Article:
Exploring the web: A map of the auto parts cartel relationships
It’s an easy trap to fall into. For the world’s antitrust wonks, the word “conspiracy,” singular, is as reflexive to say when talking about a cartel as a Starbucks order in response to “What’ll you have?” The air cargo conspiracy. The liquid-crystal-display conspiracy. The auto parts conspiracy.
We say it, even though it’s not exactly true.
As burdensome as it might be to say “the collection of interlocked cartels known as the auto parts conspiracy,” when speaking in antitrust shorthand at a conference or a meeting, that is far closer to the truth. The global auto parts investigation began small, then rapidly ballooned into what it is today: the largest collection of related conspiracies ever uncovered by the world’s trustbusters in every way – companies involved, amount of fines and number of separate products involved. A cartel web might be more accurate, with each price fixing scheme distinct yet linked to the next.
Until now, no one has mapped publicly the myriad links that make up the web of the auto parts cartel. So, using the relationship illustration software Kumu, GCR has mapped every known link between every company and conspiracy that makes up the auto parts web. The result is a lush galaxy of cartels that spirals from a dense centre of interlocked companies, to sparse outliers of price fixing plots that appear perhaps only tangentially related. While tracking guilty pleas and expanding lawsuits allows for mere glimpses of the whole auto parts picture, our map provides the context and contours of the web, all on one page for the first time.
There are a few important points to note. First, the links outlined in the map should not be viewed as evidence of participation in a cartel. While most of the companies are linked to conspiracies because an antitrust enforcer somewhere has charged them with taking part in that cartel, the links also can represent a company that has been named as a defendant in a private lawsuit, which certainly does not prove guilt or even liability of any kind.
In our map, there are conspiracies that appear unconnected to any other auto parts-related plot - particularly on the outskirts of the map, where cartels and their member companies sit outside of the dense center of the web. In one case, it may indeed be because it is unconnected to the auto parts conspiracy proper: the aftermarket auto parts cartel case has generally not been included in any discussion of the wider collection of cartels. Elsewhere, some conspiracies appear to float with no connection to any other cartel because the company that links it to a neighbouring conspiracy was not named in the underlying data, likely because it was the immunity applicant in the case and its identity has been kept secret. When an “unidentified company” appeared in the data, we did not include it in the map because we could not differentiate one unidentified company from another.
The key to our map is straightforward. The large circles represent conspiracies, while the smaller circles represent companies. The major conspiracies – those with four or more alleged participants – have been assigned a colour, while the companies have generally been assigned the colour of the conspiracy in which they are allegedly involved - unless they are linked to several, in which case they are randomly assigned the colour of one conspiracy. Hover over any element on the map to see the companies and conspiracies to which it relates. To find a company or a conspiracy, simply use the search bar – a tool that might be particularly helpful when looking for a company in the cluttered centre of the map.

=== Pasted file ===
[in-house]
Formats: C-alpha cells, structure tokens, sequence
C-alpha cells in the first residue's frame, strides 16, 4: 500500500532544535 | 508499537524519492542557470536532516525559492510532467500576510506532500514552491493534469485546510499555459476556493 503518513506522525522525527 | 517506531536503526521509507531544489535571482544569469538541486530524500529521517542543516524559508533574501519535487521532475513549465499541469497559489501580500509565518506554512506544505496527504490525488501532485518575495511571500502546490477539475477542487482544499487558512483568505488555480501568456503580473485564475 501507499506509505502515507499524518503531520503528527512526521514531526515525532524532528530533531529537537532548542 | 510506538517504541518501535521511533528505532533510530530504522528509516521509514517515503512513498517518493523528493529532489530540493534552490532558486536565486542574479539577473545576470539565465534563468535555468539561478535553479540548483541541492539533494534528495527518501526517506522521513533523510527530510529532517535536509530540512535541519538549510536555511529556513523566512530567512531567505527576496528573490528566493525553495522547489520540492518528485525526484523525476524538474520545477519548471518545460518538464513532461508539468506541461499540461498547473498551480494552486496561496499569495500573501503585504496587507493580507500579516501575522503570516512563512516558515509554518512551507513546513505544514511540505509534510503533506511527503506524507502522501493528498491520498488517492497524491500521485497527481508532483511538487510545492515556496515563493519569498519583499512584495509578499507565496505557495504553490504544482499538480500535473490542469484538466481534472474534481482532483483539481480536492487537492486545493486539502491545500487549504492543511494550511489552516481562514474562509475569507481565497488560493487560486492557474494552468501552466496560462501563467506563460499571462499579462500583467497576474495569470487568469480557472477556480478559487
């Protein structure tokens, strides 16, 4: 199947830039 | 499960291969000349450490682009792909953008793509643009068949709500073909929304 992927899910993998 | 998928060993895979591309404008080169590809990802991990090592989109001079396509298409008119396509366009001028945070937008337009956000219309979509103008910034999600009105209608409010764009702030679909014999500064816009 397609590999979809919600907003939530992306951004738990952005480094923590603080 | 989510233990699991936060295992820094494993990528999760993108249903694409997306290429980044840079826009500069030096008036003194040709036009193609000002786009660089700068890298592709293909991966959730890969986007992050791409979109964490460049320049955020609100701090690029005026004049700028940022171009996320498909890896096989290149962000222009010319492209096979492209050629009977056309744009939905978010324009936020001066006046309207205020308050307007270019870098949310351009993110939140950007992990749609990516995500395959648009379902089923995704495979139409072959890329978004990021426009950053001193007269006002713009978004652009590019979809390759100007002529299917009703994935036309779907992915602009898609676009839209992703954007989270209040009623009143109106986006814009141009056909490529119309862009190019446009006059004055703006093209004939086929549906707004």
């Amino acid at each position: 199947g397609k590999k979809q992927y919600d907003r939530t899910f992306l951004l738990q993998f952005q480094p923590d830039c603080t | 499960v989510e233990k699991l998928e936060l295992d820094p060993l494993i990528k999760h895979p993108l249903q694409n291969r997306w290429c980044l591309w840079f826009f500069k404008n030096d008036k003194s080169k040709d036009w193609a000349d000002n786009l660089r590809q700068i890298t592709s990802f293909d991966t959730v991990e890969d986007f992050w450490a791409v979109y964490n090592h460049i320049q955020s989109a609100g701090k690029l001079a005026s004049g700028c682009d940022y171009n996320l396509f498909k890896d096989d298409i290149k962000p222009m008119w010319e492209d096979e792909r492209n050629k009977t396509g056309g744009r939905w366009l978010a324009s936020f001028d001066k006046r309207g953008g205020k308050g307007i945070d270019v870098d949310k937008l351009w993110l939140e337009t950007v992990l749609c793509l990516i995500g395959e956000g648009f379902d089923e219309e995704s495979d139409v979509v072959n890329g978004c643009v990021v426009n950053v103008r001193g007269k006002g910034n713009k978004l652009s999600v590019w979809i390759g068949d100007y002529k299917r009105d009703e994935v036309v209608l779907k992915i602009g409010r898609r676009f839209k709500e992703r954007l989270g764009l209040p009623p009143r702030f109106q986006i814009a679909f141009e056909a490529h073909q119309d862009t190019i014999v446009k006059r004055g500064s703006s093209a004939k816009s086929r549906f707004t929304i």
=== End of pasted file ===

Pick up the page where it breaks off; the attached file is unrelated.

Takeaways are of little surprise. The most populous conspiracy remains one of the first that antitrust enforcers uncovered: wire harnesses, with 17 companies linked to the conspiracy through government investigation or private lawsuit. The wire harnesses conspiracy is connected to other cartels on the map primarily through Denso. That massive parts maker has pleaded guilty to taking part in the wire harnesses price fixing plot and is linked in our map to 14 other branches of the auto parts investigation – the most of any company ensnared in the global probe. Those two elements – Denso and the wire harnesses cartel – comprise the gravitational centre of the map, with almost every other conspiracy spinning out from those two points.
That is unlikely to change, as the investigation is by all accounts winding down, particularly in the US, which has led the probe from its earliest days. But growth remains. Just as GCR published this map in early March, the European Commission announced fines against six auto parts companies for allegedly fixing the price of air conditioner components. Mexico, Brazil and Korea have also made public their air conditioner parts investigations, but the US has yet to say whether it is investigating price fixing of those parts, and if so, how many companies its probe might include.